57006Re: Anhinga, the canoe yawl
- Mar 5, 2008Thanks for doing the isometrics, Bruce!
Anhinga has been in my Top 20 Bolger designs forever. Hope I can
build one someday. EXACTLY as designed.
I think it's important to place Anhinga in the right thematic zone.
It's a canoe yawl, in the Albert Strange-George Holmes genre (not
referring to the rig), and meant to be used the way gentleman
yachtsmen were using canoe yawls in the 1890's. That means a small,
easily-driven boat for exploring estuaries, working with wind and
tide, going with the flow. A canoe yawl is proportioned to be
propelled with oars, and there's usually a small cuddy where you can
sit out foul tides or weather.
Bolger has written widely about his appreciation for this approach to
cruising. To build a real canoe yawl like "Wenda," "Daisy," and
others is a huge, huge project, a 3000-hour ordeal for the skilled
amateur, in the six figures if you have it built. What Bolger was
after with Anhinga was a boat that distilled the essence of the fancy
canoe yawls without losing any of their qualities.
Here's a good page on canoe yawls:
wl.html Courtesy of Craig O'Donnell.
I think to appreciate Anhinga you need to approach the design with a
willingness to Go Simple and adopt the canoe yawl ethos. I'm
discouraged by all the worries that there isn't a good way to add
power. Bolger has tons of shallow boats with good engine
mounts, and you should definitely build one of those rather
than hacking an Anhinga.
Having studied the complete drawings for hours, I think if built as
designed it should compete with Dovekie on most points, except in
light air to windward. It'll be tender when the wind's up---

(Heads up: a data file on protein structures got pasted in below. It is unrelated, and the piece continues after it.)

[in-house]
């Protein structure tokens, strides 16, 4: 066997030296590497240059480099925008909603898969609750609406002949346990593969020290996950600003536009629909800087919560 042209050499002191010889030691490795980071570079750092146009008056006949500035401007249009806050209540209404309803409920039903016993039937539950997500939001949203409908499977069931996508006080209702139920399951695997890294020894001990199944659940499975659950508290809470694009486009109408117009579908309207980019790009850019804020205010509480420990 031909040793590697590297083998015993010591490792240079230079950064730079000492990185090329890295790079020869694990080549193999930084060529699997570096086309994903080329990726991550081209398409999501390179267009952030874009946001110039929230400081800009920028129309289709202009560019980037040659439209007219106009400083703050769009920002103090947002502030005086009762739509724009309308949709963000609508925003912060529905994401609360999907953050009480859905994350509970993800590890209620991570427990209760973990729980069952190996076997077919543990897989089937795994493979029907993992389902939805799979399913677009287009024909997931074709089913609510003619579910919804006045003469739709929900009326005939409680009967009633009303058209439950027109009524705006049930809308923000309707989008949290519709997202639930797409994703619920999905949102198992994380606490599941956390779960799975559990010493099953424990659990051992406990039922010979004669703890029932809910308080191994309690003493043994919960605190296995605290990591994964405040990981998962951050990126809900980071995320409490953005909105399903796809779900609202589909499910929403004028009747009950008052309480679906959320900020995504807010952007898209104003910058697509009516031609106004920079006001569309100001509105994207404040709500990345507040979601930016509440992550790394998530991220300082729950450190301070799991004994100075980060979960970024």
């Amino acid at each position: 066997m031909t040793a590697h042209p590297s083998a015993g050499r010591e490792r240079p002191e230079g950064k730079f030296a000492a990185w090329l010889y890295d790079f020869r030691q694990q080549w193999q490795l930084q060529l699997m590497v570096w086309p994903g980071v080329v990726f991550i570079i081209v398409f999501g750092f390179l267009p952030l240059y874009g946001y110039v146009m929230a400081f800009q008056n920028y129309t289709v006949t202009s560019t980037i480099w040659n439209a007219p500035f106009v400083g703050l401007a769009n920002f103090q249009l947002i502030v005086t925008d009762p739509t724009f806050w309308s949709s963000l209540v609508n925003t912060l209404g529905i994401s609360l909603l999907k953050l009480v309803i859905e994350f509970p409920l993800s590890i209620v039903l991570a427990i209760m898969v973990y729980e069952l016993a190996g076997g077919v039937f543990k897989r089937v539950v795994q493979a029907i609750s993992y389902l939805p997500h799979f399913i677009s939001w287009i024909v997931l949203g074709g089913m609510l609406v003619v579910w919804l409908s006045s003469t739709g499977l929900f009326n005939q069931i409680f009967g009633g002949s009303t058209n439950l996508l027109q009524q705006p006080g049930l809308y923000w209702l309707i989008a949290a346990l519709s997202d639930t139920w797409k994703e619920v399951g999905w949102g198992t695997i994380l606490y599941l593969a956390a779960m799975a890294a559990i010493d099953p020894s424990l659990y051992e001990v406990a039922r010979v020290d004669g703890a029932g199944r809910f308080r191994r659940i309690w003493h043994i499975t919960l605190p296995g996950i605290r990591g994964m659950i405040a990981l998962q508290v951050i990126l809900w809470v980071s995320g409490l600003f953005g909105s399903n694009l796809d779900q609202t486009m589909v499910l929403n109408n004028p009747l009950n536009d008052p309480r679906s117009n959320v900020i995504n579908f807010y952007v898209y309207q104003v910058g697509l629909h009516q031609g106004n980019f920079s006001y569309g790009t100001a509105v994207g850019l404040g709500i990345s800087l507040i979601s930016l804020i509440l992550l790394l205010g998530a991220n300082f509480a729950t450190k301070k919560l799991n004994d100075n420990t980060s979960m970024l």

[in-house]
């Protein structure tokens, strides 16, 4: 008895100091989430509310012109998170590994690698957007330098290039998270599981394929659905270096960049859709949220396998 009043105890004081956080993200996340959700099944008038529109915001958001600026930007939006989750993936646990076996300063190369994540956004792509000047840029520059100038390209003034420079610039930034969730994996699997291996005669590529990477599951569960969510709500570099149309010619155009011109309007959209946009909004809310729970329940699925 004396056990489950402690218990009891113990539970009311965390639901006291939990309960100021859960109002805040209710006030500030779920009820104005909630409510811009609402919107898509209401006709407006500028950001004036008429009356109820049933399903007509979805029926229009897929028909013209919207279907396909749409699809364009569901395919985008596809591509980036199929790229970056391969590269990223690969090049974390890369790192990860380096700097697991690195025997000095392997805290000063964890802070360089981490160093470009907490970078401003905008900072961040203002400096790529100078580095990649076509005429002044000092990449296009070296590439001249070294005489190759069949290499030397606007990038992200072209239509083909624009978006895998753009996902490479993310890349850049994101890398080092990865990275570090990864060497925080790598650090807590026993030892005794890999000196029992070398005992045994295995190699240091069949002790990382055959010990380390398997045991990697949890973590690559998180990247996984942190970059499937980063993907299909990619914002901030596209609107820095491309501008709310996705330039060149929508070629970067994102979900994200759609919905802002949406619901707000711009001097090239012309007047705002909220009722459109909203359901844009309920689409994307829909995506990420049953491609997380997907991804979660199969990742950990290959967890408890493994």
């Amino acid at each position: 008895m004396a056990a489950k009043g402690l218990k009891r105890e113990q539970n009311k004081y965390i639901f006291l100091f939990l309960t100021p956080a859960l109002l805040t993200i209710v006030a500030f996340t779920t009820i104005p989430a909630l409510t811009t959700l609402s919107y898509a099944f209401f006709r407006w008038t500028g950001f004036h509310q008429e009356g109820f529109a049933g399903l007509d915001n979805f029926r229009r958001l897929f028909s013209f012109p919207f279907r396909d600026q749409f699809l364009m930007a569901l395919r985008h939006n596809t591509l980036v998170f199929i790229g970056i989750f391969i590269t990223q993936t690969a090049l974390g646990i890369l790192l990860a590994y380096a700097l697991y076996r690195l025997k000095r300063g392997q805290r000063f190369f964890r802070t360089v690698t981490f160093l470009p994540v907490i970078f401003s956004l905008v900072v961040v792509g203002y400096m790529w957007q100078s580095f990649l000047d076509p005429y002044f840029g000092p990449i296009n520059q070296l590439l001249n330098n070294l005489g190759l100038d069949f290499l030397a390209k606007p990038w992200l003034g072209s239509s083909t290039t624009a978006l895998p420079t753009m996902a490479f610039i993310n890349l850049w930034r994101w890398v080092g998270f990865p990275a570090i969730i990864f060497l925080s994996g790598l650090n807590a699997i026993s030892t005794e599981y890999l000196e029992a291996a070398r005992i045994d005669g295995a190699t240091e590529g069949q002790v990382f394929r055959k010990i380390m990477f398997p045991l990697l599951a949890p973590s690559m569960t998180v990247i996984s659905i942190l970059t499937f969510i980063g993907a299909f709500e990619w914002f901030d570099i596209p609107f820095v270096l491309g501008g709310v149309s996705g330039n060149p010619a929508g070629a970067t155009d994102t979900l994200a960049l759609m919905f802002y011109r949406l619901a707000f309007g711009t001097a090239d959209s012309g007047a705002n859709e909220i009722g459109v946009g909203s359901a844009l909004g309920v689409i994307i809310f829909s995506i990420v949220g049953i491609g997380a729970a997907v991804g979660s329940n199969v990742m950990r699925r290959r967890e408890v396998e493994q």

you'd want to pay attention. I'd add reef points to the sail. As
drawn he means for you to flatten the sail with the snotter
and "feather" your way through the puffs, something that works better
on paper than in real life. The stern wave might be a little odd
looking, but that hull shape will have no affect on speed at 2.5kts
under oars or 5kts under sail.
You'd probably come to hate everything about the daggerboard except
the fact that you built the board and its external mount in a
fraction of the time of other solutions. I suspect the boat might
sail for a season with the daggerboard, then sprout leeboards. On
the other hand, I sail all over the Chesapeake in an engineless
keelboat with only very rare groundings, so if you're willing to pay
attention to where you're going the daggerboard isn't the end of the
world. Add the days of construction you saved to your cruising
I have a suspicion that Bolger hasn't promoted the design because
nobody will build it the way he designed it, or means to use it the
way he intended it to be used. Anhinga is one of those completel-
realized designs for which, if tinkered with, the elegance is lost
but the boxy gawkiness remains.
- << Previous post in topic Next post in topic >>